Riches and poverty in English protestant culture, c.1550-1800: Vernacularising the parable of Dives and Lazarus

Journal article


Hitchcock, D. and Waddell, B. 2024. Riches and poverty in English protestant culture, c.1550-1800: Vernacularising the parable of Dives and Lazarus. The English Historical Review. https://doi.org/10.1093/ehr/ceae080
AuthorsHitchcock, D. and Waddell, B.
Abstract

The story of the rich glutton Dives and the poor beggar Lazarus (Luke 16:19-31) was a popular subject in sermons, pamphlets, poems and ballads in early modern England. This article is the first substantial analysis of how the short but powerful biblical narrative was adapted and explained over the course of the sixteenth, seventeenth and eighteenth centuries. It shows that – despite the huge religious, social and economic changes of this period – the message remained remarkably consistent. The beggar Lazarus himself was always depicted as a straightforwardly positive figure, offering an unusually clear association of poverty with virtue. However, many authors also used him to present a model of acceptable behaviour that imposed severe limits on the agency of the poor, and some turned him into a foil to sharply criticise those who failed to conform to such a model. Meanwhile, most portrayals of the rich man Dives presented his sinful misuse of his wealth as a lesson about not only the dangers of luxury but also the virtue of charity. A few authors offered more extreme interpretations that fit with their specific circumstances, including radical condemnations of the rich and powerful during the mid-seventeenth century political unrest. However, even more noticeable is the striking resilience of a very ‘traditional’ core message, which previous scholarship on early modern religious attitudes towards wealth and poverty has tended to neglect.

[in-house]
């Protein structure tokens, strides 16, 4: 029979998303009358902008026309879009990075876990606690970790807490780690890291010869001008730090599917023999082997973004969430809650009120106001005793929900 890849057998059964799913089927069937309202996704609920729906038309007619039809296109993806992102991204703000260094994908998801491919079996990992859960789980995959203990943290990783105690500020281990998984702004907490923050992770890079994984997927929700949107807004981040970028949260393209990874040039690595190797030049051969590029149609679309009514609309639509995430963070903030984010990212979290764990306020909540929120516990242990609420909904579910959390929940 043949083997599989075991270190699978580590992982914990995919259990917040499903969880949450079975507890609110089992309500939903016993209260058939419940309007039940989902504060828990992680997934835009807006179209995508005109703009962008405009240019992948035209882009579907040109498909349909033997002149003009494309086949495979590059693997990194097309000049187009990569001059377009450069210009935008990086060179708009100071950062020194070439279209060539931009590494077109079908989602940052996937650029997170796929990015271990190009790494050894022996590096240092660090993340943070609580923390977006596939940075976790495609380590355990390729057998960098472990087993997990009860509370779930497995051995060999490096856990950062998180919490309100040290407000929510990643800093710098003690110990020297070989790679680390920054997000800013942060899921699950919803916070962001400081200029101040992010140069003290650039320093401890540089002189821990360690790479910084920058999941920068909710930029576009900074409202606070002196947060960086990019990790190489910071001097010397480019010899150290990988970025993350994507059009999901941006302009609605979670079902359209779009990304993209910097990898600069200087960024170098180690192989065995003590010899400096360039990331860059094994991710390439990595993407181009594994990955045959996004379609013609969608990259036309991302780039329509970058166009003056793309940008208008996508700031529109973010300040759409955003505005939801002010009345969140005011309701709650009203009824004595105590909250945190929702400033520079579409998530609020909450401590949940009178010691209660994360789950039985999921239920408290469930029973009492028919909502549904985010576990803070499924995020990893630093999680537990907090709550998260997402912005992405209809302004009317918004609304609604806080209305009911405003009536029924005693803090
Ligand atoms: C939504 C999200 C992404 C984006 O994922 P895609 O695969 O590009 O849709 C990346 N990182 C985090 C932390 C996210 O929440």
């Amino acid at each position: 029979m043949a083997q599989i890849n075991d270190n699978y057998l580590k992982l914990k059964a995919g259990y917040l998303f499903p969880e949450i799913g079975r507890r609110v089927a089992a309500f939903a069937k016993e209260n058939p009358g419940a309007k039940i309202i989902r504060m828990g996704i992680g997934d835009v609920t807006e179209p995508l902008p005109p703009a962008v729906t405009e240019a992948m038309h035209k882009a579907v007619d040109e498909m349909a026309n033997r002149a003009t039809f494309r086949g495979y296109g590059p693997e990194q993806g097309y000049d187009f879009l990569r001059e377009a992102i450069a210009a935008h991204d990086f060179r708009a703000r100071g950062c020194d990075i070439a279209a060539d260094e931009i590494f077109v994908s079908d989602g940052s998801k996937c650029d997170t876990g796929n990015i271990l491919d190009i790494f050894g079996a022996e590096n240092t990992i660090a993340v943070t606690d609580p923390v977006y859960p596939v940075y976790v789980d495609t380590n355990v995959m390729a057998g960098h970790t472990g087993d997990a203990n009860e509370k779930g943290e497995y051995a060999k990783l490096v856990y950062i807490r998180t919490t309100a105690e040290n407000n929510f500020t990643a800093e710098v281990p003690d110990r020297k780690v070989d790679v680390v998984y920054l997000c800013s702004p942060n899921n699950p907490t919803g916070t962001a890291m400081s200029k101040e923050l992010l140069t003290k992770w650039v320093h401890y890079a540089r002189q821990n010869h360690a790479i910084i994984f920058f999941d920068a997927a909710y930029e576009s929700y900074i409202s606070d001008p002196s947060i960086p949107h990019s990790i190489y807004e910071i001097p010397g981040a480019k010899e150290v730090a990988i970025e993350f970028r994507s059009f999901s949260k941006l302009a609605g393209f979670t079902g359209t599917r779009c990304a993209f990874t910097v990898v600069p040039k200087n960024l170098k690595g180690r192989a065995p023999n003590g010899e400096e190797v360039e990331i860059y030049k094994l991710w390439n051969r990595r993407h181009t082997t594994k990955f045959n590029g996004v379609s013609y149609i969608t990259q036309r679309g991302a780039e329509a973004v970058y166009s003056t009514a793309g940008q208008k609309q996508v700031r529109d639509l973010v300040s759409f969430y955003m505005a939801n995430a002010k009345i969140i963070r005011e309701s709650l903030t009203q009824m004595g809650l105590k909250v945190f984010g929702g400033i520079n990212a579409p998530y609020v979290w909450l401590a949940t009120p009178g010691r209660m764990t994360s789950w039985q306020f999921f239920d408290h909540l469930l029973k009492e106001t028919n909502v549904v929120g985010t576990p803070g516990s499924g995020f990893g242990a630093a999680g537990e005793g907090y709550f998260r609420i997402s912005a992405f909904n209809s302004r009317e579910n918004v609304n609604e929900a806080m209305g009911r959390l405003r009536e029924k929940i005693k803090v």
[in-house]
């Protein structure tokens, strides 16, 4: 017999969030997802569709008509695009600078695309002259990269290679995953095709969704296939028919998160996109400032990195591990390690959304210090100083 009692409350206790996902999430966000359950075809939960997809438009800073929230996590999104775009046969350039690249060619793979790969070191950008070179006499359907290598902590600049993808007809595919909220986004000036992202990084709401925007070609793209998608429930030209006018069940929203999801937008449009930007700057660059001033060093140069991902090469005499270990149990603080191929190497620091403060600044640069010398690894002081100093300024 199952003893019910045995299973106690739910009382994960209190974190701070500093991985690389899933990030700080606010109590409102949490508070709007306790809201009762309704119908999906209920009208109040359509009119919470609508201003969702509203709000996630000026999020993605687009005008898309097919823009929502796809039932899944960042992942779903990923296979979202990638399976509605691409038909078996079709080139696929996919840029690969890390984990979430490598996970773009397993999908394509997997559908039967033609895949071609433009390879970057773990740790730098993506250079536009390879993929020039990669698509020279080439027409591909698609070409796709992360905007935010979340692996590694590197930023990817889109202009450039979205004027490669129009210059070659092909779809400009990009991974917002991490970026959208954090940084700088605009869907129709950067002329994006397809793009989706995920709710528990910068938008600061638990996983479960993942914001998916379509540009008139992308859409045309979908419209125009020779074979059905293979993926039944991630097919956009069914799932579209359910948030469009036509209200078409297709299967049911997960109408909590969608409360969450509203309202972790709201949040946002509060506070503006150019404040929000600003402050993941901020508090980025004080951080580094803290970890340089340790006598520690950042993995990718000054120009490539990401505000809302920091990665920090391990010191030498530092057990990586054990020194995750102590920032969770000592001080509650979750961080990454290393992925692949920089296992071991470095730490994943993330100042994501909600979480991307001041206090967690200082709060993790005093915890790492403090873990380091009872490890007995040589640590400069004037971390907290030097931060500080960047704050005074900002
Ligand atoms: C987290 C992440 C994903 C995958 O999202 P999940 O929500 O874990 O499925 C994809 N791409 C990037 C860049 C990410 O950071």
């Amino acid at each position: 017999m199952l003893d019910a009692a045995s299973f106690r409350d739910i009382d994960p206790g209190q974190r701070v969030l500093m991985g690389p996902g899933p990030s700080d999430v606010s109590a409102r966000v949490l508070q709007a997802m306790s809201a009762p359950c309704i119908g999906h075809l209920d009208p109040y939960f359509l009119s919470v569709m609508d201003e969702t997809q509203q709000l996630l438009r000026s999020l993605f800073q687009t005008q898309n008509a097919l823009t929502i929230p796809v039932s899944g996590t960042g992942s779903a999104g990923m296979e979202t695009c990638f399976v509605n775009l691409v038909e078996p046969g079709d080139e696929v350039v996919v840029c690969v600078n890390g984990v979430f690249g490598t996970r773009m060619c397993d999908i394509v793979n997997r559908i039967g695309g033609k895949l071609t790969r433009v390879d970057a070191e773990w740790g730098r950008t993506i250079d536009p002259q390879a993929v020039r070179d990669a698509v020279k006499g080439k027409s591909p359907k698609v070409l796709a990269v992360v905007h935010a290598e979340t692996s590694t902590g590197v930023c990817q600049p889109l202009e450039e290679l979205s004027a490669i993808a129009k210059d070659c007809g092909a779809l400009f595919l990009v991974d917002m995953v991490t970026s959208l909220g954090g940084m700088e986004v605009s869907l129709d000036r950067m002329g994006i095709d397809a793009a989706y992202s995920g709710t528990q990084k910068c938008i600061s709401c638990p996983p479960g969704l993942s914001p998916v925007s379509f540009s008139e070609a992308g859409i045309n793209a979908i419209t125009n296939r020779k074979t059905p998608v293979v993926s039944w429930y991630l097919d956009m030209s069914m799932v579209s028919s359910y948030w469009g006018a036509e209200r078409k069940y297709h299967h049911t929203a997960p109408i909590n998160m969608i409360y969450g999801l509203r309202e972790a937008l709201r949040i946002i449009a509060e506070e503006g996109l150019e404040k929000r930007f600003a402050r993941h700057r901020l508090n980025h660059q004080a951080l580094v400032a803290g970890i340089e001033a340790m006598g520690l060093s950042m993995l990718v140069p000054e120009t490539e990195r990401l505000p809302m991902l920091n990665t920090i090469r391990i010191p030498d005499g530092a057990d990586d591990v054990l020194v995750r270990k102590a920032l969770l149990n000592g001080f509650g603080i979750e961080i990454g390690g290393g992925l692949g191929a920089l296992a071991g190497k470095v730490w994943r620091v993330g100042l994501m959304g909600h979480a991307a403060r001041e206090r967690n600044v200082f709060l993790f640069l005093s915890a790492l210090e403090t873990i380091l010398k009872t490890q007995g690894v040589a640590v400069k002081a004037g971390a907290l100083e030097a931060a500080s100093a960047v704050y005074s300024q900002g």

KeywordsCultural history; Early modern; United Kingdom; Protestantism; Parable; Religious culture; Social history; Poverty; Wealth
Year2024
JournalThe English Historical Review
PublisherOxford University Press
ISSN0013-8266
1477-4534
Digital Object Identifier (DOI)https://doi.org/10.1093/ehr/ceae080
Official URLhttps://academic.oup.com/ehr/advance-article/doi/10.1093/ehr/ceae080/7686510
Publication dates
Online02 Jun 2024
Publication process dates
Accepted02 May 2024
Deposited05 Jun 2024
Accepted author manuscript
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File Access Level
Open
Output statusPublished
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